by Gene and Peggy Helmick-Richardson.
Why do we present volunteer storytelling programs at a drug and alcohol rehabilitation center and women’s shelter? That answer is both easy and complex; circles, circles within circles, circles above, circles below, circles overlapping.
We try to do our storytelling programs in circles as much as possible. This cannot always be done; if not, we strive to have an atmosphere of a circle. Just the physical energy of a circle is sufficient reason for this, but it goes much deeper.
Stories we have heard or shared in other circles have fed us as well as others. In turn, we sit in the circles of The Trinity Center and Genesis Women’s Shelter and share stories in hope that the residents there will be spiritually and emotionally fed. But these stories do not go in a straight line and they do not stop.
When we return the next month, new residents often request a certain story they were told about. Sometimes they already know the story by heart because the earlier residents told it to the new folks.
Residents often share stories with us after our program: stories that helped them work harder at achieving sobriety or finding a safe haven; stories of abuse, at their own hands or those of others; stories of bad choices and difficult solutions.
Then there are those tales residents have shared about how the stories told that evening made a difference in their life. One man came to us after a storytelling program at The Trinity Center and said he had given up and was planning on checking himself out that night. When he heard the storytelling was also that evening, he decided to wait until after we were finished. He had heard about the program from others and thought it might be a pleasant diversion. He thanked us and let us know that because of the stories shared, he had decided to stay in the program.
Our first reaction was to want to ask him which story it was that made that kind of impression on him. We didn’t ask though because it really didn’t matter. Any story may have the potential for transformative magic.
Each month, we see stories impacting different people in a multitude of ways. We are confident that some stories will always touch our listeners. Then there are others that create reactions that take us by surprise. Because of this, we try to let the stories speak for themselves. What this sometimes means is a story comes out very differently than expected or that a very unexpected story comes out of us. When we don’t allow ourselves to get in the way of these stories, the result is always incredibly positive.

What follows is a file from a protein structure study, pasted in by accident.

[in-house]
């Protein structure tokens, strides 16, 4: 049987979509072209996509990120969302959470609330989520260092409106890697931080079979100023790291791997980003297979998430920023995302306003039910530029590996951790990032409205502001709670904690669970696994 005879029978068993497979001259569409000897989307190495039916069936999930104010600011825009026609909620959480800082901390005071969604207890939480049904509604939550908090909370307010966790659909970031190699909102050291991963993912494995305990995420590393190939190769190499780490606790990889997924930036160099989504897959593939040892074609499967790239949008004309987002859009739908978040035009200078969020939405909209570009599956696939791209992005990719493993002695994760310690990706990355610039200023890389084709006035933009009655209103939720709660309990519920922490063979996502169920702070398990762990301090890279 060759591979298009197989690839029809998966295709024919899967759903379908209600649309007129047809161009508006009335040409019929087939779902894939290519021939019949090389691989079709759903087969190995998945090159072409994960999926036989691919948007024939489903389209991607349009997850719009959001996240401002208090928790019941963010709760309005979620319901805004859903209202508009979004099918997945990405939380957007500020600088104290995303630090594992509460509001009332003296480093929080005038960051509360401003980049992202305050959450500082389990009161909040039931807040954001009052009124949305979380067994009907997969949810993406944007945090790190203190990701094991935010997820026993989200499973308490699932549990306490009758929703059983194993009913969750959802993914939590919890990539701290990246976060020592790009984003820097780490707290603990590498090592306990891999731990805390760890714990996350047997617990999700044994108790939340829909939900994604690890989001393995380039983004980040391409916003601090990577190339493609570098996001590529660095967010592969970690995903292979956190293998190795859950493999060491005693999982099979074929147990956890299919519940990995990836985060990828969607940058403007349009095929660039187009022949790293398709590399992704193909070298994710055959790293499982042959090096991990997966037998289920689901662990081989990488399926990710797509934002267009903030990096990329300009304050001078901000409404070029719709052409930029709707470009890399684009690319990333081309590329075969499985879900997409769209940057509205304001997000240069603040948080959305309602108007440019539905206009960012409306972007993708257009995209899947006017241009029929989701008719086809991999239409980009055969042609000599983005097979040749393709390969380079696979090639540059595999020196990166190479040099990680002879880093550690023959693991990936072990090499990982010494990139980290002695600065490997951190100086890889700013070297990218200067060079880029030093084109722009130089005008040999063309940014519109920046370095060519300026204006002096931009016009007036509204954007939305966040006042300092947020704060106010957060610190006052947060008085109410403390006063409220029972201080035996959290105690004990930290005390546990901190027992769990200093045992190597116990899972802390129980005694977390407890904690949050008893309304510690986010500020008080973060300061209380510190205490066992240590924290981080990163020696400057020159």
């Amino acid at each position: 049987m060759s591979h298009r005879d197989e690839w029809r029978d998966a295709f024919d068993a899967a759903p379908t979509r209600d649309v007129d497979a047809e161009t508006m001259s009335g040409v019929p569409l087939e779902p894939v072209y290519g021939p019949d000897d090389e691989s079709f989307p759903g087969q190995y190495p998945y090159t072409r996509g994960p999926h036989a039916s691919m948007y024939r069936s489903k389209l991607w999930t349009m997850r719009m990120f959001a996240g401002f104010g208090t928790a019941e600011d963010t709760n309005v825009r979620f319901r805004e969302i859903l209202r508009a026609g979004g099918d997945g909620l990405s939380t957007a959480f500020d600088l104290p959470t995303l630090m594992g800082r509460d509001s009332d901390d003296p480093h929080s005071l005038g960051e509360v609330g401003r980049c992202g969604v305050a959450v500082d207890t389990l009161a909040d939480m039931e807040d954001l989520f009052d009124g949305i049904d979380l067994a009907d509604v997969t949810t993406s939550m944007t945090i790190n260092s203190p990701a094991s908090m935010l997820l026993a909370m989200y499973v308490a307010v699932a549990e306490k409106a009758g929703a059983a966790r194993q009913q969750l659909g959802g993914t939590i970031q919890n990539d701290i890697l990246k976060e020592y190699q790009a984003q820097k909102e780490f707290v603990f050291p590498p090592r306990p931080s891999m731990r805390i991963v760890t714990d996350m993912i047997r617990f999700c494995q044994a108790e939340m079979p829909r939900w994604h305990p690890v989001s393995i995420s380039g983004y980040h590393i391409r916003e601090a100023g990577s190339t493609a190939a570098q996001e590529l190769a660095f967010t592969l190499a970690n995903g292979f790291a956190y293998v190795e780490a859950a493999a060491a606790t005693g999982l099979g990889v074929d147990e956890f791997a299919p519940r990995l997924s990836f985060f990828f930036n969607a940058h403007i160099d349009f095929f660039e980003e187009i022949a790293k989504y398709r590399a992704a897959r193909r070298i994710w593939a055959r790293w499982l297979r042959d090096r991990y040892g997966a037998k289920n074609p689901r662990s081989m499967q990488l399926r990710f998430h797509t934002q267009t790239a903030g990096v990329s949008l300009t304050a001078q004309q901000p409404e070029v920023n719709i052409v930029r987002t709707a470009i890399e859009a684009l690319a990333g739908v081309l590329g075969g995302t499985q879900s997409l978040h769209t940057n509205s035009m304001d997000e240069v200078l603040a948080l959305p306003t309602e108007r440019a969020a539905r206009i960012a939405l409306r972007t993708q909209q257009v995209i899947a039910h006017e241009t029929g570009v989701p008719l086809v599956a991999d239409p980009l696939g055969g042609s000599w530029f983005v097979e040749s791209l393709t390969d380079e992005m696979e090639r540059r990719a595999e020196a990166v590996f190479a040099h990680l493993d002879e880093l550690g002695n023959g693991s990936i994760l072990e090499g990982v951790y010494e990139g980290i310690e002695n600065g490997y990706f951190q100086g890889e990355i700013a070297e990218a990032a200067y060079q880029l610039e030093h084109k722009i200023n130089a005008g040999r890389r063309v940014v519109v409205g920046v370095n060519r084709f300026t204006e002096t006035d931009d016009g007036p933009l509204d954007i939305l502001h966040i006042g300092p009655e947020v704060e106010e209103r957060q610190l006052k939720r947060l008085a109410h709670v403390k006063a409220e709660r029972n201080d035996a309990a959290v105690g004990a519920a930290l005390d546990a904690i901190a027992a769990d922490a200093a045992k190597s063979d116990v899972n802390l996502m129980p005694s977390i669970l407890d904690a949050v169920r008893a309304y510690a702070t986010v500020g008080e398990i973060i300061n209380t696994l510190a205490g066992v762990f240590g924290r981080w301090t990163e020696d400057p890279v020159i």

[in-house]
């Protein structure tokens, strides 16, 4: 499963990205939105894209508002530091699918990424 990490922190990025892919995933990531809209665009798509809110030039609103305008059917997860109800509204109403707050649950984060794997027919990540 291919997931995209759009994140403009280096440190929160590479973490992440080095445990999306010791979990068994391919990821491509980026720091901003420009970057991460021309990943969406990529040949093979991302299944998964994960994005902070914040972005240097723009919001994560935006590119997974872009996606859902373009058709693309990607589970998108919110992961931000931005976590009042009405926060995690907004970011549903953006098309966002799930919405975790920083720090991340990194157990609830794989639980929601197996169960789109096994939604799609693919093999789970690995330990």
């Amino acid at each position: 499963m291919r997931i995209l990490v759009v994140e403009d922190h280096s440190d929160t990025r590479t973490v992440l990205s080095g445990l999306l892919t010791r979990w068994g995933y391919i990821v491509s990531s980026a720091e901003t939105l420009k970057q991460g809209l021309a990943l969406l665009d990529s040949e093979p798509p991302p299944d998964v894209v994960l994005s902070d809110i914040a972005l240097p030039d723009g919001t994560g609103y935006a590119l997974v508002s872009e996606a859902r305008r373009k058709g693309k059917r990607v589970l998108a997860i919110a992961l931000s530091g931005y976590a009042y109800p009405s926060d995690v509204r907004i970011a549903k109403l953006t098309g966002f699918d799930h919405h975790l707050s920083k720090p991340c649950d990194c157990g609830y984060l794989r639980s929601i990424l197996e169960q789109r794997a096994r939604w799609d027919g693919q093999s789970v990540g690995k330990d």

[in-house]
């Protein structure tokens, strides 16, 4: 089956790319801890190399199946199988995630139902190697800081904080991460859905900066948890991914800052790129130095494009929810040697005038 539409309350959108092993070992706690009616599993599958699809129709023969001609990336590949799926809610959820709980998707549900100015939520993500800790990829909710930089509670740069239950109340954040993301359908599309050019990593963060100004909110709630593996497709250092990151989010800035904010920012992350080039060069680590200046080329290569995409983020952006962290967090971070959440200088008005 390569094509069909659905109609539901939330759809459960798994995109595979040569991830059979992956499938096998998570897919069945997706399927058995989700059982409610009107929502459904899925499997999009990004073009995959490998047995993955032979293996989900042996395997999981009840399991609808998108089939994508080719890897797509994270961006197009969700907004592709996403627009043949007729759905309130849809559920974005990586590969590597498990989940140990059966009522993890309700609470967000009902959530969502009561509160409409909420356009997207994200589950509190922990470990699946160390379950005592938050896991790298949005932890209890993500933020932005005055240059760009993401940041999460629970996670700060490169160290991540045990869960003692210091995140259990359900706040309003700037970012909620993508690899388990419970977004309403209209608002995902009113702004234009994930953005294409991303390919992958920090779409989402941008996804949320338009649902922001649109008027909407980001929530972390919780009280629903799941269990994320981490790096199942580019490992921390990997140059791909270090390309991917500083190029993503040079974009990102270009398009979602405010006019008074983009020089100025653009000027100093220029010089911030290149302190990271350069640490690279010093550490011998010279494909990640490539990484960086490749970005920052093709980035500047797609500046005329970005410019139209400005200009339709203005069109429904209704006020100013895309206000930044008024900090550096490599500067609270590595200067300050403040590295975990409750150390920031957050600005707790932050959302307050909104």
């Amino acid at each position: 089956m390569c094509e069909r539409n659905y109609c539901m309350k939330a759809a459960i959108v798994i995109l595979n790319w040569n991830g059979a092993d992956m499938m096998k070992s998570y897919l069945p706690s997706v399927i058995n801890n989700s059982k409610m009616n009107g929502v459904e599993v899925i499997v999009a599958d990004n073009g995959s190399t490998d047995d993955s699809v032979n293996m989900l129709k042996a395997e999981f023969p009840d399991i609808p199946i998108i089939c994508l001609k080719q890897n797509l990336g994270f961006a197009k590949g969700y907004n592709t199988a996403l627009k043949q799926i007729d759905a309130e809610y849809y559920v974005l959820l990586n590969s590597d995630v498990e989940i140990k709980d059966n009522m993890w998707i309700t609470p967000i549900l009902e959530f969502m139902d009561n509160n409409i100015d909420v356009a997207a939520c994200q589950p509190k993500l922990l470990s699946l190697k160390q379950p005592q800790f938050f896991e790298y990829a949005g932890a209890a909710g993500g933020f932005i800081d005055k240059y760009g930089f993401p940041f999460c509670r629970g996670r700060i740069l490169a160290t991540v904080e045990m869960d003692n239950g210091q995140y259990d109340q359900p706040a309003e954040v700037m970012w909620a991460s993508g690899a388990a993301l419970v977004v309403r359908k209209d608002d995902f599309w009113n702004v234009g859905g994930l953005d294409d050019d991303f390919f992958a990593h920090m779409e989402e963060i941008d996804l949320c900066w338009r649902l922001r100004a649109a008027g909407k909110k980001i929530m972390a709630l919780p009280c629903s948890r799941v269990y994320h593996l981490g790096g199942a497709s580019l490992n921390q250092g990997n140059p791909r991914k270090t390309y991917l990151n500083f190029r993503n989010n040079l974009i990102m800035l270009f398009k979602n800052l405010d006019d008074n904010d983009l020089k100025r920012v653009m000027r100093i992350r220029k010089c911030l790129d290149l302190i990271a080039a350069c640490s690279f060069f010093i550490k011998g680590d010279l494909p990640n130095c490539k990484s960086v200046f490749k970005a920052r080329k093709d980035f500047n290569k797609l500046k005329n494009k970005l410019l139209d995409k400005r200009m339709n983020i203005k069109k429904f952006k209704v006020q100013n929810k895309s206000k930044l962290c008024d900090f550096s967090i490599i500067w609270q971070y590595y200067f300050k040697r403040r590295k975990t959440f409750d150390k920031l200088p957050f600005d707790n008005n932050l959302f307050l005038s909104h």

It is so important to allow the energy within a circle to keep moving. For us, this means accepting the thanks and gratitude of our listeners, taking the time to listen to their stories and allowing ourselves to feel good about being a part of all of this. Our willingness to accept their thanks allows them to give something back to us. Listening to their stories not only empowers them in their own storytelling and recovery, it may also provide us with new insight, as well as a new story. And when we feel good about the program, we are renewed in our resolve to continue storytelling. We often tell audiences that storytelling is our ‘soul means of support.’ We explain that we have day jobs, but storytelling supports our souls.
For our programs at The Trinity Center, we set up a shrine near the center of the circle. The shrine itself is setup in a circular pattern. We do this for a number of reasons. It allows the residents, many of whom are not too long out of detox, a moment to visually focus on the items and settle into the space. It provides us an opportunity to explain the sacredness of storytelling and how it connects all of us.
Sadly, the shrine is not used at the women’s shelter for several reasons. Because the women here have only recently escaped their dangerous home environment and may have significant levels of discomfort with men, Peggy does the storytelling program for them while Gene tells in a different room to the children. The counselors here have been hesitant to set up a shrine for the women’s program because of their emotional vulnerability and fear levels. Part of this is tied into the fact that we have only been telling there for about three years. Also, the turnover in counselors is such that by the time we build up a level of trust with them, they have moved on and we are working once again with a new counselor.
The energy of each group we tell to can sometimes be breathtakingly different. One month, a group can be quite reserved. The next month’s group may be raucous and rowdy. Usually we are greeted with appreciation and anticipation, although we occasionally encounter skepticism and even hostility from some. For treatment center residents, some of this can be explained by the level of detox the group is at or the primary addictions being dealt with at that time.
Several counselors have shared with us that following our programs, they find the residents are easier to work with. The stories have a calming effect that often creates improved community harmony. Also, certain stories provide opportunities for counselors to tap into issues that previously had not been allowed exploration.
A significant source of satisfaction for us with this work is in the reminders of how the circles continue long after we have left and the residents have moved on. Occasionally we meet someone who had heard us months or even years before. Hearing their stories of success since that time renews our determination to keep these circles always moving.
Originally appeared in the Spring 2003 issue of the HSA newsletter.
Dallas tandem tellers, Gene and Peggy Helmick- Richardson, perform as Twice Upon a rime Storytellers. In addition to The Trinity Center and The Genesis Women’s Shelter, they have shared their programs at a Texas Department of Corrections substance abuse facility, hospital, schools, libraries, museums, festivals and conferences.